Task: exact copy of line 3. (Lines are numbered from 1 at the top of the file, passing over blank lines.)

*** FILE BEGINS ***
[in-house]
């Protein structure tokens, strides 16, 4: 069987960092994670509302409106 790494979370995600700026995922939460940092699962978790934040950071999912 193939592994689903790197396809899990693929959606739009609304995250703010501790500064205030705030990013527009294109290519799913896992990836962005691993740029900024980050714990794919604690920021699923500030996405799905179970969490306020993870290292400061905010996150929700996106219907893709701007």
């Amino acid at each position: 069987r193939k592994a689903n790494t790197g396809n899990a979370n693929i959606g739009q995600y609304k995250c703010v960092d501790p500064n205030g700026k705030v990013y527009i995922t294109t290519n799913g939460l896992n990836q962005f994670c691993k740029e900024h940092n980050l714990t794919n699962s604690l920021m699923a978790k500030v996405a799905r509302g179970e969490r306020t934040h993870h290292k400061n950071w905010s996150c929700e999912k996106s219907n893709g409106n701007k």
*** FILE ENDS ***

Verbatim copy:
């Amino acid at each position: 069987r193939k592994a689903n790494t790197g396809n899990a979370n693929i959606g739009q995600y609304k995250c703010v960092d501790p500064n205030g700026k705030v990013y527009i995922t294109t290519n799913g939460l896992n990836q962005f994670c691993k740029e900024h940092n980050l714990t794919n699962s604690l920021m699923a978790k500030v996405a799905r509302g179970e969490r306020t934040h993870h290292k400061n950071w905010s996150c929700e999912k996106s219907n893709g409106n701007k």